What is the role of chemotherapy in the treatment of Burkitt lymphoma/Burkitt-like lymphoma (BL/BLL)?

Updated: Dec 20, 2019
  • Author: Ali H Kanbar, MD; Chief Editor: Emmanuel C Besa, MD  more...
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Answer

Intensive systemic chemotherapy is the treatment of choice for this aggressive disease in all its stages. [33] All clinical variants of Burkitt lymphoma are treated generally the same. The overall survival rate associated with Burkitt lymphoma depends upon the stage of the disease at initial diagnosis. Patients with localized disease respond well to chemotherapy and have an excellent survival rate. Patients with disseminated disease respond less well to chemotherapy and have a less favorable survival rate. Increasing age has also been associated with inferior outcome in most clinical trials. [6, 54] (See Staging and Prognosis.)

For patients who refuse, or are not candidates for clinical trials, short-duration, intensive, alkylator-based, multiagent chemotherapy regimens with adequate central nervous system (CNS) prophylaxis are necessary. Administration of less intensive chemotherapy regimens used in other non-Hodgkin lymphomas (NHL) (eg, CHOP [cyclophosphamide, hydroxydaunorubicin hydrochloride (doxorubicin hydrochloride), vincristine and prednisone]) usually results in frequent relapses and inferior survival. Of particular importance is the rapid administration of successive cycles of intensive multidrug therapy to prevent tumor regrowth. Dose reduction should also be avoided if possible. [55]

Most adult Burkitt lymphoma regimens were initially adopted from the pediatric study protocols that used several known active agents, including cyclophosphamide, vincristine, methotrexate, doxorubicin, and cytarabine. The French (LMB 81, 84, 86, and 89) and the German (B-NHL 83, B-NHL 86) protocols as well as the CODOX-M/IVAC regimen (cyclophosphamide, vincristine, doxorubicin, high-dose methotrexate / ifosfamide, etoposide, high-dose cytarabine) were modified and used in adult patients with acceptable outcomes (2-y overall survival: 40-74%). Other protocols (hyper-CVAD [modified fractionated cyclophosphamide, vincristine, doxorubicin, and dexamethasone], Cancer and Leukemia Group B [CALGB] 9251, etc) were evaluated primarily in adults.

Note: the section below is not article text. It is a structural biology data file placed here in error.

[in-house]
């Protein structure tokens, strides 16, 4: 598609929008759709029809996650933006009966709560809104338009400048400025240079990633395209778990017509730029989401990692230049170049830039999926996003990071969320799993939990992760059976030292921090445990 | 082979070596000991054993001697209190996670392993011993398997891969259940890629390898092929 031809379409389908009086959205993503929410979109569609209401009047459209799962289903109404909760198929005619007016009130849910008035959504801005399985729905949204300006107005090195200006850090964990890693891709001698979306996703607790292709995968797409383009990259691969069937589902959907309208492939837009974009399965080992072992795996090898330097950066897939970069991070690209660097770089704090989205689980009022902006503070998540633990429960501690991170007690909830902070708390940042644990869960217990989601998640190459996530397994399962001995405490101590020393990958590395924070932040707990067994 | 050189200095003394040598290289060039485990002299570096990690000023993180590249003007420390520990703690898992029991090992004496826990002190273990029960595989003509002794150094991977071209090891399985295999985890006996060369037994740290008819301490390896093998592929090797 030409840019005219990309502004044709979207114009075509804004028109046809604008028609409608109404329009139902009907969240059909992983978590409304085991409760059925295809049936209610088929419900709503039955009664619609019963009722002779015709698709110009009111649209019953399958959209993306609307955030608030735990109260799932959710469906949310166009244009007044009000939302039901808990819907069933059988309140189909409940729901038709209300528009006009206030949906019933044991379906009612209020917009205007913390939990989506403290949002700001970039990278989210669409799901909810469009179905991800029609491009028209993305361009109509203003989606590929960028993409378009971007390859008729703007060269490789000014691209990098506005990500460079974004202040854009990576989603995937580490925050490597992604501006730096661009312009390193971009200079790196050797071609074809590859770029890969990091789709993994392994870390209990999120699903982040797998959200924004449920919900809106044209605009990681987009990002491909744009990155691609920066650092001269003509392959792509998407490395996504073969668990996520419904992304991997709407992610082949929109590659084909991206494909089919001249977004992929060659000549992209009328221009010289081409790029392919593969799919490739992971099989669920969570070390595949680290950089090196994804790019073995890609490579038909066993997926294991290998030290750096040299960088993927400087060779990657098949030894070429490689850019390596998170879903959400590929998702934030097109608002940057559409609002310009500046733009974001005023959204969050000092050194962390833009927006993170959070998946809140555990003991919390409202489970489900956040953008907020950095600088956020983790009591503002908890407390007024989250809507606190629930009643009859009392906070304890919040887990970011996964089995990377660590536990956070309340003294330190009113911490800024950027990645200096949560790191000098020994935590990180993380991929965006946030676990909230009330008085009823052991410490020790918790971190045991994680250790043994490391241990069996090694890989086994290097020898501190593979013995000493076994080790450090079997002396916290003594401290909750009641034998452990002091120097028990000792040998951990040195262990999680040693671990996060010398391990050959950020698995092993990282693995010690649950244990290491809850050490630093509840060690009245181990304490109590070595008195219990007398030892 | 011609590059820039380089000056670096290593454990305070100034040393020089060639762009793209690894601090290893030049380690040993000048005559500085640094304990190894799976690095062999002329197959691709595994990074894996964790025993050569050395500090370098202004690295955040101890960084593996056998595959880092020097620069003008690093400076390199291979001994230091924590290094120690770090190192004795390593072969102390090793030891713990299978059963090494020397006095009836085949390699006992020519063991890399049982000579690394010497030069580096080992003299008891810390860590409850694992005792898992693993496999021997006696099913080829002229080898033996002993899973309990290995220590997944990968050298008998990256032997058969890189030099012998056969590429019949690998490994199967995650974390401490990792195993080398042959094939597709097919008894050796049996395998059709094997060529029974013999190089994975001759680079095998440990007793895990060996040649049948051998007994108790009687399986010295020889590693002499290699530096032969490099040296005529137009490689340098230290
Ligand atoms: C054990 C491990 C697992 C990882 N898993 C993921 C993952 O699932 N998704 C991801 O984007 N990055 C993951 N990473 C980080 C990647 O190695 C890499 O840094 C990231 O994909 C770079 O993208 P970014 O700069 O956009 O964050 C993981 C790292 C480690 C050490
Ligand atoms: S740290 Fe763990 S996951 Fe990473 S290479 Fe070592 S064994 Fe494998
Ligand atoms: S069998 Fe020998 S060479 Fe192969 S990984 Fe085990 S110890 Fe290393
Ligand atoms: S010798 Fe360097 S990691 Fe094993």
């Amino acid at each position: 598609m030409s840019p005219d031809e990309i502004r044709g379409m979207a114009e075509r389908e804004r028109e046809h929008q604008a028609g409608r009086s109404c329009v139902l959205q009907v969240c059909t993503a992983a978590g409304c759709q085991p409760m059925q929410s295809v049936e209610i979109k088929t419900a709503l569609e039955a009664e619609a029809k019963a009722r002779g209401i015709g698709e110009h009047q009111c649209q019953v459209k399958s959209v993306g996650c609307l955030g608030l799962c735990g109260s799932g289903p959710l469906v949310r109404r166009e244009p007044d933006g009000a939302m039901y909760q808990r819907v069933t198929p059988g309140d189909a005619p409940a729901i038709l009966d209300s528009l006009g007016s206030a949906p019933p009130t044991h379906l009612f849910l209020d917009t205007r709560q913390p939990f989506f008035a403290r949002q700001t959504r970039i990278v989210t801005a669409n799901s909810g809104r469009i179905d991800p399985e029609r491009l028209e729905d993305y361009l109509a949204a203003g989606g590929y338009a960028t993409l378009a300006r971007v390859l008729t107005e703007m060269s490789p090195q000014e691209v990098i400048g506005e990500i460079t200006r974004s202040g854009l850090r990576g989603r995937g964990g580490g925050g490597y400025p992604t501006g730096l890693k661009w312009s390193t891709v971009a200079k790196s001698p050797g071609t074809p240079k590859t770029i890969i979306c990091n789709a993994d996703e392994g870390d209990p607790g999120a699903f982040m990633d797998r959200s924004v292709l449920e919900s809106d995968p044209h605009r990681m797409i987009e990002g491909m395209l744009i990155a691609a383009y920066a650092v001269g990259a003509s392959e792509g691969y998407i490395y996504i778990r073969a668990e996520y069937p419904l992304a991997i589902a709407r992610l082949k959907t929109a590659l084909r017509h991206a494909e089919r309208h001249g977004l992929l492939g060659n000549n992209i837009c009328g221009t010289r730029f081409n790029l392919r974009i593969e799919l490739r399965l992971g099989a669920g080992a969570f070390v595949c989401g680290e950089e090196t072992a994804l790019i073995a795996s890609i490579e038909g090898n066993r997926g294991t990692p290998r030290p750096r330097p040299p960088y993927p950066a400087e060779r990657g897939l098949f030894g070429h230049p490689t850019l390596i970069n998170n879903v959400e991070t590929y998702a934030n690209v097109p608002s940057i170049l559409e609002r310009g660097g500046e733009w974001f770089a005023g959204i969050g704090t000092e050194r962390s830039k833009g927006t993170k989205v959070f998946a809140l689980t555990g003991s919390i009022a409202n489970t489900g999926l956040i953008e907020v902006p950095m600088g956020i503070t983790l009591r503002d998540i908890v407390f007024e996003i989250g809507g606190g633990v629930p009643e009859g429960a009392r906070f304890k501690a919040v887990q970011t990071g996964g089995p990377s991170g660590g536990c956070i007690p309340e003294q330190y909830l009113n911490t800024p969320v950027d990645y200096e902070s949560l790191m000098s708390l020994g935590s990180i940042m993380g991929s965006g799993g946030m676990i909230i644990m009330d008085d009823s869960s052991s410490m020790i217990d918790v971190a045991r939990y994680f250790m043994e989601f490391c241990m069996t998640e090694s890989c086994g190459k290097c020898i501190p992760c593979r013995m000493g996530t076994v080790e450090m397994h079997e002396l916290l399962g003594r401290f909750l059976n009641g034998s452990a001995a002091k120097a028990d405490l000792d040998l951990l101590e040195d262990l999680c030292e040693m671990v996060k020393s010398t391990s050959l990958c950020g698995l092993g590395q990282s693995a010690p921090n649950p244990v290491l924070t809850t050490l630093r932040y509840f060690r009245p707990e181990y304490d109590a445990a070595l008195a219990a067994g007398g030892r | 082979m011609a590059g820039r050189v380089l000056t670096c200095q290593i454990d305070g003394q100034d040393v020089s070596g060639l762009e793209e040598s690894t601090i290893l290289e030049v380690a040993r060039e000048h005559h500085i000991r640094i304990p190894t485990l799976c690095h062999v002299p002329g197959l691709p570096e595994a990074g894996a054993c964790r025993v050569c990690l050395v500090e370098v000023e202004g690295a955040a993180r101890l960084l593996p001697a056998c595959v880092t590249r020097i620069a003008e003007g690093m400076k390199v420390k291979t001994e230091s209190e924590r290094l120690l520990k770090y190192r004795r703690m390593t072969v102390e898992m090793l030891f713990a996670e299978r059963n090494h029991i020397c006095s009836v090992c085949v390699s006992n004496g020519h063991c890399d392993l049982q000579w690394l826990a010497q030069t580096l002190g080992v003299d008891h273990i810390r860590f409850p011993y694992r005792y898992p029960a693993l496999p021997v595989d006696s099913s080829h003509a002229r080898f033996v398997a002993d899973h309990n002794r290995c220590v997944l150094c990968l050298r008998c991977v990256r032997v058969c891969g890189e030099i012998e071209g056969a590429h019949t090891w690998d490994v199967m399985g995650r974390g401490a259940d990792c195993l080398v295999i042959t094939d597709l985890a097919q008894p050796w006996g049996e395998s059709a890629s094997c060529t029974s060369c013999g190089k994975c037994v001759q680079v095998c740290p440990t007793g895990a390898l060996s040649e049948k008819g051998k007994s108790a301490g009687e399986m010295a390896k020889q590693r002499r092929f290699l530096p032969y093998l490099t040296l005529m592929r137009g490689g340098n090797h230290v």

A study by Todeschini et al found that intensive pediatric-based chemotherapy regimen increased remission and survival rates in both children and adults with Burtkitt lymphoma. [56]

Even though a standard regimen is not available yet, in general, three treatment approaches are available:

  • Intensive, short-duration regimens like CODOX-M/IVAC (Magrath regimen) and the CALGB 9251 protocol

  • Long-duration chemotherapy similar to acute lymphoblastic leukemia (ALL) treatment, like hyper-CVAD and the CALGB 8811 protocol

  • Combination regimens followed by autologous stem cell transplantation (SCT)

  • Most current regimens have added rituximab to previously established chemotherapy regimens

Despite the fact that no direct comparison has been done among these different approaches, the short-duration, more intense regimens are usually preferred in most US institutions, because they are faster to administer (ALL-type treatment may take up to 2 y and usually involves a maintenance arm) and less complicated than ALL-type treatment or SCT. The regimen most frequently used is CODOX-M/IVAC.


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